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Rubber Ducky: A programmer’s best friend

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Rubber Ducky: A programmer’s best friend

Photo by M. Snook

Photo by M. Snook

Photo by M. Snook

J. Coulter, Staff Writer

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Of all the tools computer programmers have available to them, none is more valuable than a simple rubber ducky.

This may seem puzzling until you consider this all-too-common scenario. Imagine a programmer who has been working for hours on a piece of code. He knows exactly what he wants the code to do. He knows exactly what the code should do. But the code doesn’t work. The programmer could waste hours staring at his screen, willing the code to do what it’s supposed to. But he cannot distance himself enough to solve the problem, and so, he is locked into an eternal cycle of frustration, rage, and disappointment.

Unless, of course, he has his trusty rubber ducky close at hand.

The rubber ducky looks at him reassuringly, as if to say, “Tell me about your troubles. Everything will be all right.” And so, the programmer begins to talk to his ducky. The ducky, of course, does not know anything about the code, and so the programmer must start at the very beginning and explain each line, how it works, what it means, what other code it calls and what code depends on it, all in the most basic terms so that the ducky will understand. And then, in a moment of glorious epiphany, the programmer sees what he could not see before: a mistyped command, a method that calls the wrong variable, a missing semicolon, something that explains the discrepancy between what the code is meant to do and what it actually does.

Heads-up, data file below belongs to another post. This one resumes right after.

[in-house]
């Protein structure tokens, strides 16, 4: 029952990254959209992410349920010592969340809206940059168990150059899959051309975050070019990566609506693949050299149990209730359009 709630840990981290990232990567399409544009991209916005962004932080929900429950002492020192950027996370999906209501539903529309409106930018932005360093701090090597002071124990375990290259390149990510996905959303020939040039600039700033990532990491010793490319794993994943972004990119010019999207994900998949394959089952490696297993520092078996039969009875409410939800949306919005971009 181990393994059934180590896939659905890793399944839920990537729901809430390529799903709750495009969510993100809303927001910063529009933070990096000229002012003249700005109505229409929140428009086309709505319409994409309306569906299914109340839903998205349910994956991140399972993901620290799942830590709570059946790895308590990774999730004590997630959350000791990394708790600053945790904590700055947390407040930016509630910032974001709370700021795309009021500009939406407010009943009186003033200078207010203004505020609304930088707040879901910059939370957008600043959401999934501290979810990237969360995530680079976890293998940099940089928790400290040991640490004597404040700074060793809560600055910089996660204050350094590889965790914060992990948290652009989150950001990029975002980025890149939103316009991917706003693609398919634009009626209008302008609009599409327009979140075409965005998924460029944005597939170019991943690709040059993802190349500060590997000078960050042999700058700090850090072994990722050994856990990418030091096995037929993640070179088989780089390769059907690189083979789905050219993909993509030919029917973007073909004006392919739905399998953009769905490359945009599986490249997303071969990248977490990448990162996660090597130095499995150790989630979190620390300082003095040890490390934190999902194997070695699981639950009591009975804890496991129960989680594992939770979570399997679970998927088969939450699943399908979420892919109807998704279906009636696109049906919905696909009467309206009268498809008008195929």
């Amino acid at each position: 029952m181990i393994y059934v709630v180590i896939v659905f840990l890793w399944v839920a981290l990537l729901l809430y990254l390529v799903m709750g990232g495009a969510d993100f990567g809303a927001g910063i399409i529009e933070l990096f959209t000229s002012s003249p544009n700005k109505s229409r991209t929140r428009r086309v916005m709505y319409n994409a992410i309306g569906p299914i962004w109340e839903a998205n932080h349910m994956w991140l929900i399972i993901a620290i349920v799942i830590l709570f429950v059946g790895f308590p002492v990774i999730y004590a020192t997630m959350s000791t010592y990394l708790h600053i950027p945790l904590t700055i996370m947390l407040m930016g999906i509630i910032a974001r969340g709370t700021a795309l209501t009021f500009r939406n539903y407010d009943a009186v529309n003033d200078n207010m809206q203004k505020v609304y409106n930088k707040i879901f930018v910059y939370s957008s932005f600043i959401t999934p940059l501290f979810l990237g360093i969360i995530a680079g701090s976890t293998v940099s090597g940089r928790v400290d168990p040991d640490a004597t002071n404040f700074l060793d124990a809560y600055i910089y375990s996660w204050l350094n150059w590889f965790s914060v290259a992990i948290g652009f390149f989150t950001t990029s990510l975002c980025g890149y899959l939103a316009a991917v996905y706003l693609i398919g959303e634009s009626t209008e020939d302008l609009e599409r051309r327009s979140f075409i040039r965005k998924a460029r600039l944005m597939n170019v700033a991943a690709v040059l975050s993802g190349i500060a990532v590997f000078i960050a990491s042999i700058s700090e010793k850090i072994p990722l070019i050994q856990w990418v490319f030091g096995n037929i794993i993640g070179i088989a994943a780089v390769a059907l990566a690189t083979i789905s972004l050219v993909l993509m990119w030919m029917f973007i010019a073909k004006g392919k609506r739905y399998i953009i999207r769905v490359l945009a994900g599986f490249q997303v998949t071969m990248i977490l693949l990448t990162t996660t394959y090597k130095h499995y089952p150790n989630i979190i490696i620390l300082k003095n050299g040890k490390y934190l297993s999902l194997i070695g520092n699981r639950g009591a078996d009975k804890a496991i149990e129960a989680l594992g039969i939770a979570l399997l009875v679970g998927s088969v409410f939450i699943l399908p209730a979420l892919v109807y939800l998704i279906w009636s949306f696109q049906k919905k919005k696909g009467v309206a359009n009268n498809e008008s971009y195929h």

The programmer rectifies his error, runs the code, sees that it finally works, and moves on to the next function. The rubber ducky sits serenely next to his computer, keeping its watchful eyes open, ready to avert the next crisis.

Photo by M. Snook

There is nothing magical about the duck, of course. It could be anything: an inanimate object, a coworker, even a baby. The key is to slow down and force yourself to really understand what your code means, instead of assuming it will do what you think it will. However, there is something uniquely comforting about the innocence of the rubber ducky’s face, and it will listen more patiently than any human ever will. A programmer should never be without one.

1 Comment

One Response to “Rubber Ducky: A programmer’s best friend”

  1. Andre Tatro on November 10th, 2017 11:36 am

    Amen! The tears are flowing, my friend. You speak straight to my soul. Thank you.

If you want a picture to show with your comment, go get a gravatar.




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